This painting scroll 'The Field Note' consists of 20 small paintings (31.5cm*384cm), presented on a traditional Chinese rice paper folding booklet. Different from other paintings by the author, this series tells stories from an ethnographer’s point of view, including how to make local friends, how to deal with unexpected problems, get the information, keep a balance between work and life, etc. In one word, it illustrates the way the author, as ethnographer, is doing field work in a small factory town in southeast China.
Thus, it can be read as an autobiographical field note of doing field work, or a methodology book. This series is not only for anthropologists who may have some sympathy with the stories here, but also for people who are curious about anthropology and would like to know how an anthropologist works at her field site.
(Upper) Nowadays, when I look back, those days of reading books in the ivory tower are far far away.
(Lower) Books kept me company during the last few months before leaving for the field site. Besides books, I was so lucky to have a group of family-like project members to spend so much time with, discussing and enjoying life. However, I was not satisfied with the situation, I strongly felt that what I knew was so little, and I couldn’t wait for the D-day.
I soon settled down thanks to previous international calls which I had made to arrange my accommodation with local friends and I had a room immediately after my arrival. When I first arrived at my field site, everything just appeared so interesting and fresh in my eyes. I walked around without any specific purpose- just to embrace all the new things. I cherished such feeling of freshness so much because I know that I will soon lose such strong and fresh feeling about the place as long as I become familiar with it. It is always difficult not to take things for granted when you meet with them on a daily basis. Thus I kept many notes of all kinds of interesting and new things during that period of time.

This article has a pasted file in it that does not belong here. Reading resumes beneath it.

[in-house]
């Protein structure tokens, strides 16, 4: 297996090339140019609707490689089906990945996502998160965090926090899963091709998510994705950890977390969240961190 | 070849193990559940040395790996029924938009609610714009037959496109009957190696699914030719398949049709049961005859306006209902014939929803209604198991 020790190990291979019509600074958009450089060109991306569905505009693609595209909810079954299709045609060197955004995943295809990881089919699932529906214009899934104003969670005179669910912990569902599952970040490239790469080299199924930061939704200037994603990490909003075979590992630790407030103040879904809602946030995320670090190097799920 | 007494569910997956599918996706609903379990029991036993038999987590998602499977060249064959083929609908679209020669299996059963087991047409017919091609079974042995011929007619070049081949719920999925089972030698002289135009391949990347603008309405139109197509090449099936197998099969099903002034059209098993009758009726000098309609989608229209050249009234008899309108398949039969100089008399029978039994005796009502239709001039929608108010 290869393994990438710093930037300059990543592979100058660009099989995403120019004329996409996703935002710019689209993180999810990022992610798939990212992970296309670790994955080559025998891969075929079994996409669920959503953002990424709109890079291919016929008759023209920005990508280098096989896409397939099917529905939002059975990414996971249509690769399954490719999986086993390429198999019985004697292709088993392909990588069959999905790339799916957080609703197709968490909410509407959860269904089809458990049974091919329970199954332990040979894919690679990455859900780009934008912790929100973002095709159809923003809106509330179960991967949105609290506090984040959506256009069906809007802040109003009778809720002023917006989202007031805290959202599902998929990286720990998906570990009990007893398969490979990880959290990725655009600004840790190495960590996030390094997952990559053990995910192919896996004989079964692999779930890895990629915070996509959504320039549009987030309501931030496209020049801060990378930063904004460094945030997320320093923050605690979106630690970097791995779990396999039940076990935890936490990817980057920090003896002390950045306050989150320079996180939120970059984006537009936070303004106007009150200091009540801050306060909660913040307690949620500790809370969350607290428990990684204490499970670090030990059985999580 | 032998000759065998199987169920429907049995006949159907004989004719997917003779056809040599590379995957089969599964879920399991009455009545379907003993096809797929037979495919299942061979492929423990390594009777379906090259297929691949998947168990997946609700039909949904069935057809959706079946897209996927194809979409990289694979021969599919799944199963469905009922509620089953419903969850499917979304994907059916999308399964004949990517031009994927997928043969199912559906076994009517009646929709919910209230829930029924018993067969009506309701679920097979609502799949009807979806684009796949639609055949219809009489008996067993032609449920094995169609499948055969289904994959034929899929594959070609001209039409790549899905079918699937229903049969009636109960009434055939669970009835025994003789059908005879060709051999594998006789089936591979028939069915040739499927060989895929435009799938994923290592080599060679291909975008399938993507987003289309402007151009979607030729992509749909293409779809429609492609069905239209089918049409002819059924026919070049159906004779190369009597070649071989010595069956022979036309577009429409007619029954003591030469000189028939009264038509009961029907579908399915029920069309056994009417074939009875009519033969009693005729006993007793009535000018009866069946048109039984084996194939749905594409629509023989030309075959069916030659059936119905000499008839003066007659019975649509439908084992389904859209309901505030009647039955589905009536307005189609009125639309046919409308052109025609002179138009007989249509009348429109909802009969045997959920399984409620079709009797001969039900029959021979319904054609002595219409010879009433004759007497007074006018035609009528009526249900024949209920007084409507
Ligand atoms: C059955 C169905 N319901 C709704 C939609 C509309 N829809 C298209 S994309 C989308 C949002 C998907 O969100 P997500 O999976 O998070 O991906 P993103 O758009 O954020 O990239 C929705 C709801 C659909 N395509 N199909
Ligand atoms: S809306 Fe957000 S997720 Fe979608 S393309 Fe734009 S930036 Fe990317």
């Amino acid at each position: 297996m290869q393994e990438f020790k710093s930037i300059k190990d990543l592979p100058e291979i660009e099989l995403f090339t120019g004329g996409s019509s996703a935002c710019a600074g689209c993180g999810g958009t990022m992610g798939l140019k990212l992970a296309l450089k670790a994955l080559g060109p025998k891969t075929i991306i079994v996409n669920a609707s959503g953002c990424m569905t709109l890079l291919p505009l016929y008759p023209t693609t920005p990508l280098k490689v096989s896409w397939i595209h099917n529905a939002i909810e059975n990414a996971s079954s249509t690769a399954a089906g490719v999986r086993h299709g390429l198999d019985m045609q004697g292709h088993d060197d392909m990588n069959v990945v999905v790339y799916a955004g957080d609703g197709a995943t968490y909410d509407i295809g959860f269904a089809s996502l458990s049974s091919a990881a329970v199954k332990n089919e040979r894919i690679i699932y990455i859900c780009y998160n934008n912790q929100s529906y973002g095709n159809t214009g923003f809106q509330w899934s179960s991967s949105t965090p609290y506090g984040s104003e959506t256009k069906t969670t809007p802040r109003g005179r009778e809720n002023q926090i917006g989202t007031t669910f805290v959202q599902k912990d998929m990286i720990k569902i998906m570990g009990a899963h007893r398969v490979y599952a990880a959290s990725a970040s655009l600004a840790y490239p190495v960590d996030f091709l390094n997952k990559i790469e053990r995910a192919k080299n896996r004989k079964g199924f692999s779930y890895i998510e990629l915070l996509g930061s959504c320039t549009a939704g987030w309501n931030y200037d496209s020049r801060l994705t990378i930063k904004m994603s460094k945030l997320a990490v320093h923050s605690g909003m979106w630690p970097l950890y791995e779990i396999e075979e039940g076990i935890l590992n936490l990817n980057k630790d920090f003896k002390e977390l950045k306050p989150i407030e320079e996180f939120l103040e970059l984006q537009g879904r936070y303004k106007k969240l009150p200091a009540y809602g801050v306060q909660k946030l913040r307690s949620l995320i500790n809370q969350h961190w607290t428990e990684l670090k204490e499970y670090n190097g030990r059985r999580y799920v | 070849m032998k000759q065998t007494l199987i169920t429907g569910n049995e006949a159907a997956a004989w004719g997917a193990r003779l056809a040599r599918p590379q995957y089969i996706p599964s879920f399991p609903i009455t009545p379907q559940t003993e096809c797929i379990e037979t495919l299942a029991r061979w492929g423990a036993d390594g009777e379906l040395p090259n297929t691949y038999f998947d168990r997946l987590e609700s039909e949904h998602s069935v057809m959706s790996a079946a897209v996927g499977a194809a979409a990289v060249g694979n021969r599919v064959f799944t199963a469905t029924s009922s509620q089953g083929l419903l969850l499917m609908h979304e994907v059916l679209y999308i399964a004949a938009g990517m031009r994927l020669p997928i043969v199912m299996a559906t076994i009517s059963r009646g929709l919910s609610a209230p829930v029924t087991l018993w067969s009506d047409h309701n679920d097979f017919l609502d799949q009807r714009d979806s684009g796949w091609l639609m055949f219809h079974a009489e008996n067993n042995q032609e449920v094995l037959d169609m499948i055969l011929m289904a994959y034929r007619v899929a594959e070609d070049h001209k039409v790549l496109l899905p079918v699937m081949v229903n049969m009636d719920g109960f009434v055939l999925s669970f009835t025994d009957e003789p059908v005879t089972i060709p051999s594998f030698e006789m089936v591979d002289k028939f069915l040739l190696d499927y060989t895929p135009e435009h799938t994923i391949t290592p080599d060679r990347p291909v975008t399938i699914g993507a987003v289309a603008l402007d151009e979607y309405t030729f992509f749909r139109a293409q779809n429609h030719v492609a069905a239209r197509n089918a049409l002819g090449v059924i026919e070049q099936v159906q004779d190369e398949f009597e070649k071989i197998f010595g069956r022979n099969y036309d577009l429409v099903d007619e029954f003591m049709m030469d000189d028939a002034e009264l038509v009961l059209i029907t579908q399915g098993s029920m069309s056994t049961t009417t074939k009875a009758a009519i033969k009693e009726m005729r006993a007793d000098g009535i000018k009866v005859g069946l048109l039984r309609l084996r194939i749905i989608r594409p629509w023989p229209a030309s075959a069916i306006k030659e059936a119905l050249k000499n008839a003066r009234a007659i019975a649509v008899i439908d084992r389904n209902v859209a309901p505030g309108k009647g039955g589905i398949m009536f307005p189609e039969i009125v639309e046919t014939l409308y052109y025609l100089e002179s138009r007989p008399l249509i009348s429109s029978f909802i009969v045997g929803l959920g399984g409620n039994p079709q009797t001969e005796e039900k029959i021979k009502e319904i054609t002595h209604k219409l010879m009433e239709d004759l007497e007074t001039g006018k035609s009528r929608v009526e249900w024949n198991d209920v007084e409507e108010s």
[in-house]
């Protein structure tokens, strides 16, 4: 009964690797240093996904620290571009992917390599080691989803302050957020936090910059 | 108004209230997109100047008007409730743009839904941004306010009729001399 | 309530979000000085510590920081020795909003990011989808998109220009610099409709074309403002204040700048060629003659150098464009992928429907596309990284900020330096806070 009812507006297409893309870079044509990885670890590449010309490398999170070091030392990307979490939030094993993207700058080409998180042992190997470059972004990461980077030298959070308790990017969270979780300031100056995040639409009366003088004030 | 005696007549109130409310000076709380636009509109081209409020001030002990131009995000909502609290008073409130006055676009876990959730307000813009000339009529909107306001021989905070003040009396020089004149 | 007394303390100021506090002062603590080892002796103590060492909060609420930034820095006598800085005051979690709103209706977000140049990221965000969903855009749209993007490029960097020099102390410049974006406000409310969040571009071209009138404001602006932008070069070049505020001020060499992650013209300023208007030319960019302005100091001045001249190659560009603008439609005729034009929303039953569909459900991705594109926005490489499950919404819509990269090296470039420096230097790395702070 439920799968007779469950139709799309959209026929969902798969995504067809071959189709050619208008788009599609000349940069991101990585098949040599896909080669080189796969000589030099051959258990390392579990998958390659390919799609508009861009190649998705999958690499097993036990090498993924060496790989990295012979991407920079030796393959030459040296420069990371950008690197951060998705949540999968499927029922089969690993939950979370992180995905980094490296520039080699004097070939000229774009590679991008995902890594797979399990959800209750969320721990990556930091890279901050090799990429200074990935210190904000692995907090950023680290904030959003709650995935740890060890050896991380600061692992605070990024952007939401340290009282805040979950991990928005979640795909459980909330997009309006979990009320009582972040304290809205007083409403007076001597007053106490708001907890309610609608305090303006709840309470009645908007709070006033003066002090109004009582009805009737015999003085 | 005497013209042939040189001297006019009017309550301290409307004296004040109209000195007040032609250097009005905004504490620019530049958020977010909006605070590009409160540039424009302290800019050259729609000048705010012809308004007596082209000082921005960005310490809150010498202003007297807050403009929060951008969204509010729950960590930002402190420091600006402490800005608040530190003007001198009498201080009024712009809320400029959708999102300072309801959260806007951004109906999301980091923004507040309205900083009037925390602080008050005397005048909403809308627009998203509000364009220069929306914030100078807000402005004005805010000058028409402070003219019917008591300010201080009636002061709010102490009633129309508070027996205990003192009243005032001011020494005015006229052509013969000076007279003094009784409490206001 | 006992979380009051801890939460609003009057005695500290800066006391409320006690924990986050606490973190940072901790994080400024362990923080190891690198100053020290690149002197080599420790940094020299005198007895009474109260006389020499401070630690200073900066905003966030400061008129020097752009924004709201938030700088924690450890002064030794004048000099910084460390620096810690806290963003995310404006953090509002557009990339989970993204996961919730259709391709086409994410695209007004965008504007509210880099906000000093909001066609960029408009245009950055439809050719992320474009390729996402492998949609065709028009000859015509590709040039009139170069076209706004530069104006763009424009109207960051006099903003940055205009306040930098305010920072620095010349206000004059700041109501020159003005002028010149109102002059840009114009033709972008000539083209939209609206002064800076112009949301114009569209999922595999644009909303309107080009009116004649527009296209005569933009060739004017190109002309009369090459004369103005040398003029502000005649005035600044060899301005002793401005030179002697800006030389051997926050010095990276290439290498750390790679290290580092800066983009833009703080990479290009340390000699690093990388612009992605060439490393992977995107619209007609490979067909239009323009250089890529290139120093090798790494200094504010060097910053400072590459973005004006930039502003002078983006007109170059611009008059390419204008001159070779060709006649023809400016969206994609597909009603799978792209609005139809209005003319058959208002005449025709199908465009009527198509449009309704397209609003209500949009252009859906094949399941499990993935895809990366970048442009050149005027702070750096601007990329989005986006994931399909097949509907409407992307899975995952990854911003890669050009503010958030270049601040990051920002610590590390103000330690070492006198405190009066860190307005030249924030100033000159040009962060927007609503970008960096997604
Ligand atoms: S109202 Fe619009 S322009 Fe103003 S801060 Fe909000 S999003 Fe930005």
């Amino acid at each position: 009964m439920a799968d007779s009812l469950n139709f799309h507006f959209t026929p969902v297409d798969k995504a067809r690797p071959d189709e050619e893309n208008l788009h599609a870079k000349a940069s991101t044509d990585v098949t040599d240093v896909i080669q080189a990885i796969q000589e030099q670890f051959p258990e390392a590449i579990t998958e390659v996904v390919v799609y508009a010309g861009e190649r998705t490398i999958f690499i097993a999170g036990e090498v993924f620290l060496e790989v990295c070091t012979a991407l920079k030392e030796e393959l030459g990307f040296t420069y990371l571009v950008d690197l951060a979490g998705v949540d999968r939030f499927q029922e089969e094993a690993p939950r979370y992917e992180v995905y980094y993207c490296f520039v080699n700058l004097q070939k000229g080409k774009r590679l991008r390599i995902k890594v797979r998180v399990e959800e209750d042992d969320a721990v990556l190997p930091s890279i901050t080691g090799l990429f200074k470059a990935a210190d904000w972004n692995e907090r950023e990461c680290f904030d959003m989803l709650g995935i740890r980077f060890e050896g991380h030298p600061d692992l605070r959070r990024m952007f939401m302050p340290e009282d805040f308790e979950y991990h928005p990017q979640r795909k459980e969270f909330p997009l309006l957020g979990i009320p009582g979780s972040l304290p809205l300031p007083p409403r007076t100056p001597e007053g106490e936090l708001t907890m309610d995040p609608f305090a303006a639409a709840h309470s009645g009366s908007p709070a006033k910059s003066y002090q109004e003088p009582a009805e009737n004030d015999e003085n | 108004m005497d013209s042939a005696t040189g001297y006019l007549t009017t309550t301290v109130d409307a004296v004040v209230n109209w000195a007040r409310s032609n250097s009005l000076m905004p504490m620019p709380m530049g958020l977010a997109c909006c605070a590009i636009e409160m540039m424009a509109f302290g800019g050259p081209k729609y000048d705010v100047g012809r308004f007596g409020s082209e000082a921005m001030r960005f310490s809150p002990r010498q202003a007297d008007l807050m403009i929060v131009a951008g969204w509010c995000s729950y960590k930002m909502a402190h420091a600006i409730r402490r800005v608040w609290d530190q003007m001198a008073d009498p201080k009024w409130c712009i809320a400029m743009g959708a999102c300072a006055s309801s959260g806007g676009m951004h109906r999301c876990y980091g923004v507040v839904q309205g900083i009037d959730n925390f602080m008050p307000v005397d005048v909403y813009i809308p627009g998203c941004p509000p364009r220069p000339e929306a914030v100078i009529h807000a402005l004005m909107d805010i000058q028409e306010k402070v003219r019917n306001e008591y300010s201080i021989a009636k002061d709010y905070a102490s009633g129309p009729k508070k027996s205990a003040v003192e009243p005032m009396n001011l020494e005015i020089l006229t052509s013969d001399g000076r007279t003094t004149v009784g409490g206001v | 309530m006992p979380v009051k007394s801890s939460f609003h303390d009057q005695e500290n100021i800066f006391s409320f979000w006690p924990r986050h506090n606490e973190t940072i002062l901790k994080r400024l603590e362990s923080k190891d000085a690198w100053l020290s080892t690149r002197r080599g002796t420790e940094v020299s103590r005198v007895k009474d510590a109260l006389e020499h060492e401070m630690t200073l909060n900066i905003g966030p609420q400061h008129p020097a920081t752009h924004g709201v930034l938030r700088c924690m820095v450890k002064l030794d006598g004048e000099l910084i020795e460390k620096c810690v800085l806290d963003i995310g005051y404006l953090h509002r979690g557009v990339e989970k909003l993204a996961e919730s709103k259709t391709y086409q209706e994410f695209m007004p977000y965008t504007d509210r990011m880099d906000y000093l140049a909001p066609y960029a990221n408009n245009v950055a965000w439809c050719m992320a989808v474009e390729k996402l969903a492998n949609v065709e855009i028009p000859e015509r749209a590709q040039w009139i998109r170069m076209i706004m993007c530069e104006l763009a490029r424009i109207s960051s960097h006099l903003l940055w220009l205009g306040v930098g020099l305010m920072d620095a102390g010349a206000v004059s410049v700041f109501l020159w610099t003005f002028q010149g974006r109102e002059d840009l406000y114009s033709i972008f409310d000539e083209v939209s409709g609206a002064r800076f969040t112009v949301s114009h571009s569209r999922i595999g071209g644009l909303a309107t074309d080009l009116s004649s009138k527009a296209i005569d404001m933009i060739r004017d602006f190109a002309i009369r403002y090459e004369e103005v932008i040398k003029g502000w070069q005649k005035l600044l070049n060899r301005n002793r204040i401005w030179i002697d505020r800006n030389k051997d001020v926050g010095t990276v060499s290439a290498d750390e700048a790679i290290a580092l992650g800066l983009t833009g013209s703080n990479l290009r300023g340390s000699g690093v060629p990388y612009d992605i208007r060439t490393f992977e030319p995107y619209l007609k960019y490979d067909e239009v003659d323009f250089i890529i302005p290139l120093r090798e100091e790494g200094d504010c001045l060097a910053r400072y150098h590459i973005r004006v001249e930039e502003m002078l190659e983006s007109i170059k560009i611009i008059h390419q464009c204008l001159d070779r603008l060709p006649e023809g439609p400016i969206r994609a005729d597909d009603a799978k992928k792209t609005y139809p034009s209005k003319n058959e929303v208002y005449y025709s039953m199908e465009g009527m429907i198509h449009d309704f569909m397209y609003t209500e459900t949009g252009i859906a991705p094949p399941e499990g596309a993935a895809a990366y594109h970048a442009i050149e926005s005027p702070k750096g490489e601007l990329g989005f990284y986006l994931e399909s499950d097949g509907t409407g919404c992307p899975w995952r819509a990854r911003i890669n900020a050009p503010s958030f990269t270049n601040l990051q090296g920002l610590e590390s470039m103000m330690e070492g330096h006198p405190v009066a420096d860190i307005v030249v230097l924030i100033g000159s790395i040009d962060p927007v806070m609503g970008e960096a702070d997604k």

I got the permission from the factory owner and I can visit the factory site with a temporary pass. The entrance to the factory looks like a huge and dark ‘Time Tunnel’. I felt I was inhaled into it. Even during the daytime, there was no efficient light inside the factory. The air is full of ceaseless loud machine noise and pungent smells of paint. When I first visited it, I really wanted to escape from there after half an hour.
The logic of the assembly line is ‘humankind is a part of the machine’. Initially I wanted to work with the factory girls on the assembly line to get to know them and be taken as an insider of the group. However, I soon gave up the plan. The reason was simple. The noise and the ceaseless assembly line deprived people from any conversation. Also, as long as I become an assembly line worker, I will be confined to my position all the time, which will further deprive me from visiting other places and other people in my field site. In the following months I visited and talked with assemblely line workers mainly during their after work time.
(Upper) Among all the jobs in the factory, forklift truck workers enjoy the most flexibility. They work upon the demands from other sections, so their working hour is intermittent. Thus I spent most of my time with forklift drivers in the factory, and I got to know the workers very well.
(Lower) Sometimes they let me to sit on the forklift truck and try to drive. However for safety considerations, I have never really worked as a forklift truck driver.
Breakfast booths are located along the sides of the street. Each booth has some old customers. Also it is always fine to share the table with strangers. Eating breakfast at the same table is a relatively natural way to make friends with strangers even though it won’t happen automatically without me taking the initiative. As a result, in order to know more people, sometimes I ate several breakfasts in one morning with different people.
(Upper) It is very normal that young mothers need to look after two or three young kids in my field site. Their husbands work in the factories, and they stay at home, looking after kids. They need to hold the youngest in their arms, thus they don’t have spare arms for the older ones. I helped them with the kids for a while and then I could join the chit-chat with young mothers naturally for an afternoon.
(Lower) He was born in the village where his parents came from and brought to the small factory town to live with his parents when he was two-year old. He was so timid when he first saw me, but now he is no longer afraid of me.